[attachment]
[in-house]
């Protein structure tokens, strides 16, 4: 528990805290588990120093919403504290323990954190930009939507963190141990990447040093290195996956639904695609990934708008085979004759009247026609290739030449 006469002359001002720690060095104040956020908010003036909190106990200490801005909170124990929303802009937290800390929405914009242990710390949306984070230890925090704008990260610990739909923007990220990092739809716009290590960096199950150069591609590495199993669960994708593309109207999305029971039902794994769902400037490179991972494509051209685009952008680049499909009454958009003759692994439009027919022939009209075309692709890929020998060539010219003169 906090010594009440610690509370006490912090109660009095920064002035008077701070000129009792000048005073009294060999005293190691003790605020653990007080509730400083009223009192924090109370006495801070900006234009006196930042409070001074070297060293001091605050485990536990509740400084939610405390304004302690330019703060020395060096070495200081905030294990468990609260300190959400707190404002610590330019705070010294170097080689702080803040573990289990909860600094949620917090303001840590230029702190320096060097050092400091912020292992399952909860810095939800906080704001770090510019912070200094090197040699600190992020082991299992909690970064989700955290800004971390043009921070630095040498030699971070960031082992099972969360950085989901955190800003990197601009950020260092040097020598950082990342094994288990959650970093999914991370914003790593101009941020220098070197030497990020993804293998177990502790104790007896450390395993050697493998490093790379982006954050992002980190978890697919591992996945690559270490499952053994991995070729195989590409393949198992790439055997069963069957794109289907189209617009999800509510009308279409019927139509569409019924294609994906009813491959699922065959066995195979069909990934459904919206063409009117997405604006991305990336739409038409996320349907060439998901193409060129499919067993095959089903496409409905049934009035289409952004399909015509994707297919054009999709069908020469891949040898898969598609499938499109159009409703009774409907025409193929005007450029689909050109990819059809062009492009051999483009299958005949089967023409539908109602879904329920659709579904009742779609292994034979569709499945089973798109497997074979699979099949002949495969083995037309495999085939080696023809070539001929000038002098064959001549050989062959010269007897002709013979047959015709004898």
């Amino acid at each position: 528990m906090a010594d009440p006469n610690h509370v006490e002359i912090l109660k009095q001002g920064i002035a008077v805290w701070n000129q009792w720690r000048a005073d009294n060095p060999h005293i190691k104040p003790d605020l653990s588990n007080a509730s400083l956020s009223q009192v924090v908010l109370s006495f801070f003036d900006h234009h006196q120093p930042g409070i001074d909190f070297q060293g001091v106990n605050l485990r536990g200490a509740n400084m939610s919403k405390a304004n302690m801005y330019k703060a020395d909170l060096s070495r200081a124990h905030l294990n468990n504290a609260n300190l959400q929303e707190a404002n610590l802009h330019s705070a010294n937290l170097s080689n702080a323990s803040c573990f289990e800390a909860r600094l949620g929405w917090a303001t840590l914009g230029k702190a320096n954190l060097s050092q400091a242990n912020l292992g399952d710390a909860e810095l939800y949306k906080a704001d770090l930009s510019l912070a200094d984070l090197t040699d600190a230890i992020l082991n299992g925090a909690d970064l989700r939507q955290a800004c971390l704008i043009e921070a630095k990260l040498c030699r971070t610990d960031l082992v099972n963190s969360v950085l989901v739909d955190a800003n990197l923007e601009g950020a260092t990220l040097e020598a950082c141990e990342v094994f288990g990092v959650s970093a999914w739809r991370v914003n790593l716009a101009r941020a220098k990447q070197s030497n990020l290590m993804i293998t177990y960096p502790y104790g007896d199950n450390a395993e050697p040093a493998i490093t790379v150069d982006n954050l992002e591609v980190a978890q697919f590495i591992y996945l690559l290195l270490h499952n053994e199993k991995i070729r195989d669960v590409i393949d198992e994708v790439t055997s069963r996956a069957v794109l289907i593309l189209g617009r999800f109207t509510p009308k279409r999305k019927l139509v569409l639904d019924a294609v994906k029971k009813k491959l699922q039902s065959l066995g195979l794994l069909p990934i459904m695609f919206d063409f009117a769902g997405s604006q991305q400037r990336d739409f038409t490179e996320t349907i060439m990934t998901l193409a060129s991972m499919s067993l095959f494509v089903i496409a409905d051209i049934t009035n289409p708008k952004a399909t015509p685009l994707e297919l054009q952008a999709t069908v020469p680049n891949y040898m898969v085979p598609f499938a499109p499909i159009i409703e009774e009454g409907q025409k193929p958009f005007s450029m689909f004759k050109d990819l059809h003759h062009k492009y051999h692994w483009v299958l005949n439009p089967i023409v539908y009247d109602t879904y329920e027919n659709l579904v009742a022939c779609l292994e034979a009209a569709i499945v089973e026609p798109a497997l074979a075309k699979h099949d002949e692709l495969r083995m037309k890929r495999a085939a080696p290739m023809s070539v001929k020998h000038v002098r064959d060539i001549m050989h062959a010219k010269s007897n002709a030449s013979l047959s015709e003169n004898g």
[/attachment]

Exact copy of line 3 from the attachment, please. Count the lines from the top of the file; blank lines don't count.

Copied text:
């Amino acid at each position: 528990m906090a010594d009440p006469n610690h509370v006490e002359i912090l109660k009095q001002g920064i002035a008077v805290w701070n000129q009792w720690r000048a005073d009294n060095p060999h005293i190691k104040p003790d605020l653990s588990n007080a509730s400083l956020s009223q009192v924090v908010l109370s006495f801070f003036d900006h234009h006196q120093p930042g409070i001074d909190f070297q060293g001091v106990n605050l485990r536990g200490a509740n400084m939610s919403k405390a304004n302690m801005y330019k703060a020395d909170l060096s070495r200081a124990h905030l294990n468990n504290a609260n300190l959400q929303e707190a404002n610590l802009h330019s705070a010294n937290l170097s080689n702080a323990s803040c573990f289990e800390a909860r600094l949620g929405w917090a303001t840590l914009g230029k702190a320096n954190l060097s050092q400091a242990n912020l292992g399952d710390a909860e810095l939800y949306k906080a704001d770090l930009s510019l912070a200094d984070l090197t040699d600190a230890i992020l082991n299992g925090a909690d970064l989700r939507q955290a800004c971390l704008i043009e921070a630095k990260l040498c030699r971070t610990d960031l082992v099972n963190s969360v950085l989901v739909d955190a800003n990197l923007e601009g950020a260092t990220l040097e020598a950082c141990e990342v094994f288990g990092v959650s970093a999914w739809r991370v914003n790593l716009a101009r941020a220098k990447q070197s030497n990020l290590m993804i293998t177990y960096p502790y104790g007896d199950n450390a395993e050697p040093a493998i490093t790379v150069d982006n954050l992002e591609v980190a978890q697919f590495i591992y996945l690559l290195l270490h499952n053994e199993k991995i070729r195989d669960v590409i393949d198992e994708v790439t055997s069963r996956a069957v794109l289907i593309l189209g617009r999800f109207t509510p009308k279409r999305k019927l139509v569409l639904d019924a294609v994906k029971k009813k491959l699922q039902s065959l066995g195979l794994l069909p990934i459904m695609f919206d063409f009117a769902g997405s604006q991305q400037r990336d739409f038409t490179e996320t349907i060439m990934t998901l193409a060129s991972m499919s067993l095959f494509v089903i496409a409905d051209i049934t009035n289409p708008k952004a399909t015509p685009l994707e297919l054009q952008a999709t069908v020469p680049n891949y040898m898969v085979p598609f499938a499109p499909i159009i409703e009774e009454g409907q025409k193929p958009f005007s450029m689909f004759k050109d990819l059809h003759h062009k492009y051999h692994w483009v299958l005949n439009p089967i023409v539908y009247d109602t879904y329920e027919n659709l579904v009742a022939c779609l292994e034979a009209a569709i499945v089973e026609p798109a497997l074979a075309k699979h099949d002949e692709l495969r083995m037309k890929r495999a085939a080696p290739m023809s070539v001929k020998h000038v002098r064959d060539i001549m050989h062959a010219k010269s007897n002709a030449s013979l047959s015709e003169n004898g």